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Local Menu: Visit a Farm

To truly understand your local food system, nothing substitutes going straight to your food’s point of origin- the farm! However, you will most likely need to do a few things before you arrive unannounced in the middle of a harvest or chores time!

  1. Who wants to go?
    Do you have children that you would like to take along? If so, make sure the farm you visit is kid-friendly. Most are, but some, especially those with larger livestock, may request that you leave the wee ones at home or require that they are strictly supervised.
  2. What type of farm do you want to go to?
    Would you like to stroll through the grapevines of a local organic winery with your loved one? Or perhaps a more family-style “hands-on” trip to help with basic farm tasks such as weeding or u-pick strawberries? Would you prefer to go with a group on a guided tour of a farm or just help out for a few hours at a small vegetable CSA? Mull over these options in your decision-making, or discuss with your family and friends.

  3. How do you find a farm?
    Ok- you’ve decided you’d love to take little Timmy and Jackie to feed pasture-raised chickens, as well as assist with some kid-friendly farm tasks like weeding or picking green beans. Except you have no idea where this magical place is in your area. If you do not already have a connection with a local farmer from either farmers markets, word-of-mouth, or community supported agriculture, your local Buy Fresh Buy Local Chapter has a very helpful tool to prevent fruitless efforts of searching in the Yellow Pages for “Local/Organic/Sustainable Food!” It’s called a Local Food Guide (sometimes also referred to as a Local Buying Guide, Where to Buy Local, etc), and while its appearance may vary from chapter to chapter, the contents should contain an organized list of farms, restaurants, and institutions that support or produce local foods. Many chapters, such as CAFF, also make this resource available online.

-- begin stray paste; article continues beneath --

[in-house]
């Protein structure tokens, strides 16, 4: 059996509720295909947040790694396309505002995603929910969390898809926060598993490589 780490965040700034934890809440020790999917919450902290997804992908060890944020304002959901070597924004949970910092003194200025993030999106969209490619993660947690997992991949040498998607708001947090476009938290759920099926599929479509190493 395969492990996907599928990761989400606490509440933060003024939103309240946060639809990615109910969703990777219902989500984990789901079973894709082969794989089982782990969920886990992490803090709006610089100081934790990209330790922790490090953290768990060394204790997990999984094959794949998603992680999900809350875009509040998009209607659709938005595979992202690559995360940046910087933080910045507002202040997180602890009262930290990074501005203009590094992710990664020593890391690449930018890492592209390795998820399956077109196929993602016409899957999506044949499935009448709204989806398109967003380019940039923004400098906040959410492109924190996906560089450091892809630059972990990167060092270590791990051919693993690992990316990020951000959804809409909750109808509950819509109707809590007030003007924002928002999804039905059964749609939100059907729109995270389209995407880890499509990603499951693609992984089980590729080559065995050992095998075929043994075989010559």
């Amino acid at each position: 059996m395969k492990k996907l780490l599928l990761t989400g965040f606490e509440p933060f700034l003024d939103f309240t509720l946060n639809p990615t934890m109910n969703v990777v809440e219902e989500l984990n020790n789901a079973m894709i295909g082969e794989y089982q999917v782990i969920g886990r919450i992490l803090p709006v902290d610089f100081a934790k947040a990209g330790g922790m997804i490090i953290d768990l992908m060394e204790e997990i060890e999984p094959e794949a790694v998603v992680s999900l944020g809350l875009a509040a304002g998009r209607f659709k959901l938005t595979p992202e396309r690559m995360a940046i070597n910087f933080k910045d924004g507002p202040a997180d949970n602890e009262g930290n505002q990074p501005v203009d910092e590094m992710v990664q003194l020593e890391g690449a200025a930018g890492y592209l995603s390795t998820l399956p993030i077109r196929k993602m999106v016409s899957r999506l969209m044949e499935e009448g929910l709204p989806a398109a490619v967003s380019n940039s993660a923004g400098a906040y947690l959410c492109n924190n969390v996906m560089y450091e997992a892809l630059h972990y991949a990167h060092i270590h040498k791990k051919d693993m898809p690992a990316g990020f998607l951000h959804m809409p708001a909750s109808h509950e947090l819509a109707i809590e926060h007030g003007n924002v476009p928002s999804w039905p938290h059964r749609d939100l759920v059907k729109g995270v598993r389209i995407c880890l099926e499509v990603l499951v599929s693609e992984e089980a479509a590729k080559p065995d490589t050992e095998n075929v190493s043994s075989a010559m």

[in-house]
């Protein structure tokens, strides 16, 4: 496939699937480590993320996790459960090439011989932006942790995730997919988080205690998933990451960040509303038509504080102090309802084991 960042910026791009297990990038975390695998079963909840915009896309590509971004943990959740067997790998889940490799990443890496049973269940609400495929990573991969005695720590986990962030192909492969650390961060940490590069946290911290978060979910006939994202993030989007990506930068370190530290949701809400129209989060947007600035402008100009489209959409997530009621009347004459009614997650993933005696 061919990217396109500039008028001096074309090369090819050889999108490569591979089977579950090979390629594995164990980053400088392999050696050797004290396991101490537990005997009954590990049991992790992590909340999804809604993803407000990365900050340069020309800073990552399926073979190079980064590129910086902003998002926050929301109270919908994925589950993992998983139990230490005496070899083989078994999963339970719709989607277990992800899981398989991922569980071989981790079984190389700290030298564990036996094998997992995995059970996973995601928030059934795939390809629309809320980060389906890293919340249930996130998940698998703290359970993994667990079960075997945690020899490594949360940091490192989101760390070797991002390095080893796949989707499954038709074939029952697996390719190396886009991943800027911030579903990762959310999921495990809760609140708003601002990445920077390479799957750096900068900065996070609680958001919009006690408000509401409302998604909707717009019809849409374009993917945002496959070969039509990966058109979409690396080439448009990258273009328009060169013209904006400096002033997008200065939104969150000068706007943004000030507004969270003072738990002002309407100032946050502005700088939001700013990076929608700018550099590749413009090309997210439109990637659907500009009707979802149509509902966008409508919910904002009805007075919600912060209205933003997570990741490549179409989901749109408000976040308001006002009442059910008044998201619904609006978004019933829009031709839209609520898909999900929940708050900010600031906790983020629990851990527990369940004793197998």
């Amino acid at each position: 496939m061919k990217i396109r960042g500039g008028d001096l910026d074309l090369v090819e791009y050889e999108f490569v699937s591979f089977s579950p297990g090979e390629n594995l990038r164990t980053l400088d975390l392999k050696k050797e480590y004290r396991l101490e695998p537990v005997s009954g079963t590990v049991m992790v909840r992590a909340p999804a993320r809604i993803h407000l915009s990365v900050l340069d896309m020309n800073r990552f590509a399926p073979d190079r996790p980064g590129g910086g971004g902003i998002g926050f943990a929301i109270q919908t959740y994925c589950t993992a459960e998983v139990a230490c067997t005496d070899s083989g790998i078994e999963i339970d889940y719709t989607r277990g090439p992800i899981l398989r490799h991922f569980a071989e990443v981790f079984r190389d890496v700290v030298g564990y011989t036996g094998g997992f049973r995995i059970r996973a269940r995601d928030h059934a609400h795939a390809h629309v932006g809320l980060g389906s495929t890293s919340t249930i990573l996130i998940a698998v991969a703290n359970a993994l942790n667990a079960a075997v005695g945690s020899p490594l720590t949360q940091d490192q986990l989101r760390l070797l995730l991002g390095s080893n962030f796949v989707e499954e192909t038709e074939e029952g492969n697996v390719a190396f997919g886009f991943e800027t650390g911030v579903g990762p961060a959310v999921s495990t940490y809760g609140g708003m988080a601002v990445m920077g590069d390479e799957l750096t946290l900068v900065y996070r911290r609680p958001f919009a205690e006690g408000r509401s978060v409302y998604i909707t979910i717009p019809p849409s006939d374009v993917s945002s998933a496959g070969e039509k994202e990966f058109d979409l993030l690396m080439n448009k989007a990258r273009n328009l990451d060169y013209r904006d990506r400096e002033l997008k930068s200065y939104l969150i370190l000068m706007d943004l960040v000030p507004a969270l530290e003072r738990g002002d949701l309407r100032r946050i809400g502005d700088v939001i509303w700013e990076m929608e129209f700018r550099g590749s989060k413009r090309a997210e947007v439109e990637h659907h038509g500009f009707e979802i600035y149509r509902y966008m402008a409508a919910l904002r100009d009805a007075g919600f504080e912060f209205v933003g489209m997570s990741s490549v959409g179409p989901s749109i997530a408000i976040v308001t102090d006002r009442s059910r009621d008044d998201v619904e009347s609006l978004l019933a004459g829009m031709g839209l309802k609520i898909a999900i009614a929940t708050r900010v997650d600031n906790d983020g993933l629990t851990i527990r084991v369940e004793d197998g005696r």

4. Contact your farmer in advance, and be flexible to their schedules
    Many farmers, especially those involved with the local food movement, are flattered when asked if folks can visit their farm. Perhaps they are so organized that they hold regular farm tours, festivals, or field days and can give you the drill of when and where (and if there is a small fee) for coming out. But in many cases, the farmers are flattered but may not be used to hosting regular tours or visits to their farm. Ask them what type of clothing and shoes to wear (muck boots?), best time of day to come, are kids allowed, etc. Be mindful of different cultural dos and don’ts- for example if you are visiting an Amish farm, leave the camera at home! Don’t expect to be fed or given mountains of free veggies, although usually some food, especially if you exchange it with some labor while you are there, is offered. Be sure to exchange contact information in case of last-minute cancellations or changes. A farmers schedule can always change, especially depending on the weather.
  5. Questions to ask while at the farm
    This is your time to ask local growers all those questions you’ve pondered about local foods. Do they do all direct marketing? What are the challenges they face selling to a local market, as well as the rewards (both monetary and intrinsic). What are some of their farm goals? In addition be prepared for them to ask you questions from the consumer/supporter perspective. It is a great time to build your farmer-consumer relationship and appreciate those involved in local food networks.

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